EU nations will be required to share data on 5G cybersecurity risks and produce measures to tackle them by the end of the year, the European Commission said on Tuesday, shunning U.S. calls to ban China's Huawei Technologies across the bloc.
The aim is to use tools available under existing security rules plus cross-border cooperation, the bloc's executive body said, leaving it to individual EU countries to decide whether they want to ban any company on national security grounds.
Austria, Belgium, Czech Republic, France, Germany, Greece, Hungary, Ireland, the Netherlands, Lithuania and Portugal are all preparing to auction 5G licenses this year while six other countries will do so next year.
The European Union move came despite U.S. pressure to boycott Huawei, citing fears of China using the company's equipment for espionage. Huawei has strongly rejected the allegations and launched a lawsuit against the U.S. government.
The EU provided additional detail on the plans first reported by Reuters on March 22, with European digital chief Andrus Ansip saying that the measures announced on Tuesday aimed to address concerns about foreign governments using companies for espionage.
Last week French President Emmanuel Macron said that Europe was wakening up to potential Chinese dominance in the region.
Ansip said that 5G technology would transform the economy and society, but that this cannot happen without full security built in.
"It is therefore essential that 5G infrastructures in the EU are resilient and fully secure from technical or legal backdoors," Ansip said in a statement.
EU countries have until the end of June to assess cybersecurity risks related to 5G, leading to a bloc-wide assessment by Oct. 1. Using this, EU countries would then have to agree measures to mitigate risks by the end of the year.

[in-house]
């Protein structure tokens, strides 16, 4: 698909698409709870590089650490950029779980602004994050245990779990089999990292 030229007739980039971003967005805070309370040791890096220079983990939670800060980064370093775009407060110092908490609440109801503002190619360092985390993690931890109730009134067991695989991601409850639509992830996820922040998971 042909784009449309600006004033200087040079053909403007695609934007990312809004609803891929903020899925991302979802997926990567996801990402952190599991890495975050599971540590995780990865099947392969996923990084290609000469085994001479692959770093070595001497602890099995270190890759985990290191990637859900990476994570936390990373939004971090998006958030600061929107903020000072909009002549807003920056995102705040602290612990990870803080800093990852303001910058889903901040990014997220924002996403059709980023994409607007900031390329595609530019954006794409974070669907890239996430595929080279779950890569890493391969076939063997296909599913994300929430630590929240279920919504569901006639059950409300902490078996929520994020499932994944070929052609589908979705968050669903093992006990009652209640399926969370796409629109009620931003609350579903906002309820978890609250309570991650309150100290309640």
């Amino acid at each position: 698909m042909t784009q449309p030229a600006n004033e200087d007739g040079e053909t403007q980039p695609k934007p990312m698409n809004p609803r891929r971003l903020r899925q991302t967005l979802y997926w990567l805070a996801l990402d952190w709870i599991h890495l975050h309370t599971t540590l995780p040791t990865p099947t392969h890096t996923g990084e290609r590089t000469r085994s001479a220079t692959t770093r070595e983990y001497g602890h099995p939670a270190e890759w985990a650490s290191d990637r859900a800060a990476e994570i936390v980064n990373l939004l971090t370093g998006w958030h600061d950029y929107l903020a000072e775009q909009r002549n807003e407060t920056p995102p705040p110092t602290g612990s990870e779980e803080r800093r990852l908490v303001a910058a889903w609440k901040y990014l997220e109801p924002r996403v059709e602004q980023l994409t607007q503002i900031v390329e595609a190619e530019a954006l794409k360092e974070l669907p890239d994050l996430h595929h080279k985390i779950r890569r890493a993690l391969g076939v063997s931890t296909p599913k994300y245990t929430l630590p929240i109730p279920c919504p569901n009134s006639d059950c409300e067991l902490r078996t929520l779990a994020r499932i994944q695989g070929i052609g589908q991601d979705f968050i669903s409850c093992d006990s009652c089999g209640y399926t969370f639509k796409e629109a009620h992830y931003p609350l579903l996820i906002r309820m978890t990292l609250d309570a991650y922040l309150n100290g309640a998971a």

Such measures could include certification requirements and tests of products or suppliers regarded as potential security risks. The bloc will decide by Oct. 1, 2020, whether to take further action.
The EU has already passed a new law to give permanent status to the EU Cybersecurity Agency and to guide on cybersecurity certification.
Huawei described the EU's approach as objective and proportionate. Its comments were echoed by telecoms lobby group GSMA, which includes 300 operators worldwide, while the European Telecommunications Network Operators Association emphasized the importance of a fact-based and harmonized policy.
Deutsche Telekom, meanwhile, said it is open to exchanging data with other operators to improve network security as the industry moves towards super-fast 5G technology.
Large telecoms operators, which view 5G as the next big moneyspinner, oppose a Huawei ban, saying that such a move could set back 5G deployment by years.
World No.1 telecoms equipment maker Huawei, which competes with Sweden's Ericsson and Finnish company Nokia, faces intense scrutiny in the West over its relationship with the Chinese government and U.S.-led allegations that its equipment could be used for spying.
Australia and New Zealand have stopped operators using Huawei equipment in their 5G networks.
But in a separate boost for Huawei on Tuesday, it was announced that Bahrain, headquarters of the U.S. Navy's Fifth Fleet, plans to roll out a commercial 5G mobile network by June, partly using Huawei technology.